Ellen Pao Broke the Silence About Sexism and Tech—But Her Fight Is Far from Over

A look at her new book and newfound mission to create broader change.

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In 2015, Silicon Valley was riveted by the trial of Ellen Pao versus her former employer, esteemed venture-capital firm Kleiner Perkins Caufield & Byers (KPCB). The saga had begun three years earlier, when Pao filed a gender-discrimination lawsuit against the firm after partners were unresponsive to her claims that a colleague (with whom she had previously had a sexual relationship) used his seniority to stymie her career, hurting her chances for a promotion. Pao became the very public David battling tech's Goliath-size bias issues and endured a monthlong trial that saw her name dragged through the press—the stress of it all, she says, caused her to have a miscarriage.

Though Pao lost the case, her bravery in filing the lawsuit made her a hero to many women and helped change the conversation around sexism in tech. Now, Pao is back in the spotlight this month with a new book, Reset: My Fight for Inclusion and Lasting Change (Spiegel & Grau), which takes readers behind the scenes of the roller coaster she's been on—including her stint as CEO of Reddit (where she started the trend of tech companies banning "revenge porn"). Here, she talks about becoming an activist, what it will take to make tech's toxic culture disappear, and Project Include, her nonprofit that helps companies develop more-diverse workforces.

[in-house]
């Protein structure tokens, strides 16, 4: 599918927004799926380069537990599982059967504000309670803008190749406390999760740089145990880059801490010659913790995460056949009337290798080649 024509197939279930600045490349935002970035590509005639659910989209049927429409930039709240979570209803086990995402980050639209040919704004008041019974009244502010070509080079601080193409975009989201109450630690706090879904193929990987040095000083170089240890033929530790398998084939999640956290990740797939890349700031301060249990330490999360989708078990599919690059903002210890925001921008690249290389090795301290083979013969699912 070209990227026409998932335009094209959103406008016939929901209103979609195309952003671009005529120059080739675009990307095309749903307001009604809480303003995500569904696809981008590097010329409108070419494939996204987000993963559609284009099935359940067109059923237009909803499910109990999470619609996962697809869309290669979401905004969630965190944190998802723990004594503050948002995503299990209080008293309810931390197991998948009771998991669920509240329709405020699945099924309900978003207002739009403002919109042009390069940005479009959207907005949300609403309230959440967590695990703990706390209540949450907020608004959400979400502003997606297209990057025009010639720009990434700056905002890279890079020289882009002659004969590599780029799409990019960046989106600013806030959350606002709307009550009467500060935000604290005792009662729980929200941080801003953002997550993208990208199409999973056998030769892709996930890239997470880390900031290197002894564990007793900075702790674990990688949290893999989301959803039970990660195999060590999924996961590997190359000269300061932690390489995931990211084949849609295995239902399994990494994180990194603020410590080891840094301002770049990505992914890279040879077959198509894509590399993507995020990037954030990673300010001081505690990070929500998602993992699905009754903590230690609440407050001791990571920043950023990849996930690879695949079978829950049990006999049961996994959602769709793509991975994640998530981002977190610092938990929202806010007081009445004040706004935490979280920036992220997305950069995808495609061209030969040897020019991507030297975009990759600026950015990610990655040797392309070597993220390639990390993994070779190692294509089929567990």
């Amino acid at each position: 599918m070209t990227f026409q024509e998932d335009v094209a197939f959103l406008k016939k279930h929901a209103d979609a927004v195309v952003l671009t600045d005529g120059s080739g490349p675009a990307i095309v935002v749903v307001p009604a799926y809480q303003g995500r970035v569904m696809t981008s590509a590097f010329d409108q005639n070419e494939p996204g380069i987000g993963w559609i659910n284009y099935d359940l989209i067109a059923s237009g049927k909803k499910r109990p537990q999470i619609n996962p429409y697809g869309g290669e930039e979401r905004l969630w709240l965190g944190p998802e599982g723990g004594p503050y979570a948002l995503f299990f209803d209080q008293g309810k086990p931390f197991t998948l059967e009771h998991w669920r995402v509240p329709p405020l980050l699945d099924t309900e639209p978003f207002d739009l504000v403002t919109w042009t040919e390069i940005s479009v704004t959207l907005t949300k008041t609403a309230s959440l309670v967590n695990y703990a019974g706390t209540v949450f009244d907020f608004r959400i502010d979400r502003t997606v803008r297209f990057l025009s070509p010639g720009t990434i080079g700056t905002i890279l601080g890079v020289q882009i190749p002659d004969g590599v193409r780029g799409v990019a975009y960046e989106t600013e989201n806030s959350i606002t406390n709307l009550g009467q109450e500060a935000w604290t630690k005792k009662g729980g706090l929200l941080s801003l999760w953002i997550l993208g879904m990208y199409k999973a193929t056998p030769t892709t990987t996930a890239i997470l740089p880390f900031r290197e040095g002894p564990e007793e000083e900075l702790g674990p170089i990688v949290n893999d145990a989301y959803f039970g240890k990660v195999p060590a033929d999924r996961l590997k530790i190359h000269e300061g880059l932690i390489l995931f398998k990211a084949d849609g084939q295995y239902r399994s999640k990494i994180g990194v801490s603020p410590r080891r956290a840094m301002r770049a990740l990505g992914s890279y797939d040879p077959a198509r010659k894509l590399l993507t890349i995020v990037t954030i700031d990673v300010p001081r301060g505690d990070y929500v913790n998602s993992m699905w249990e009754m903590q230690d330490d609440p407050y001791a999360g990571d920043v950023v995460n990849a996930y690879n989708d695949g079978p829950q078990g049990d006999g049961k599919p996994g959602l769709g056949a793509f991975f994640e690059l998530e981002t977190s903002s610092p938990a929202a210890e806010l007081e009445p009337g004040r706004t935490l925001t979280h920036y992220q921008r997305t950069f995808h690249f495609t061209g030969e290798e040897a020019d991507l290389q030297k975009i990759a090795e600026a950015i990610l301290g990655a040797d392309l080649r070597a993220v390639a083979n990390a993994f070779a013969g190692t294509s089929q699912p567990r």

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Marie Claire: In 2012, you sent an email highlighting the harassment you had experienced. What went through your head before you pressed "send"?

Ellen Pao: The idea that nothing could happen unless I made a formal complaint was very sad to me. But I realized my working harder, finding better investments, and being able to work with the founders—none of that was making any kind of difference, and it was really not about me; it was about this much bigger problem. I saw other women at KPCB who couldn't succeed, either—some had problems similar to mine, and there was this wave of men getting promoted instead of women who were equally, if not more, qualified.

MC: The trial was intense. How did you stay sane?

EP: Having higher goals of trying to call attention to a problem and to hold people accountable was really motivating for me, and it allowed me to ignore some of the more negative aspects. I watched the tide turn as people started speaking up about their own experiences. I also got messages of support from all over the world. One person said, "My mother got pushed into a broom closet when she got promoted." Having someone put a voice to those experiences and show that it's not just them, and second, it is not that individual's fault, was very powerful, and it connected a lot of people to me and my story.

"There was this wave of men getting promoted instead of women who were equally, if not more, qualified."

MC: Is there anything you wish you had done differently during the trial?

EP: I wish I had done better at the discovery phase of trial and not shared all 700,000 e-mails or whatever it was. I wish I'd hired a PR firm earlier on. It's not my nature or my style to go out and have this huge press campaign, but it would've helped if I'd had talking points to manage the press in a certain direction; it definitely would have counterbalanced some of the work KPCB was doing, but I didn't have the time or money. They had several people working on it all day long during the trial; I just couldn't match it in any way as an individual, but at the end of the day, I did the best that I could at the time.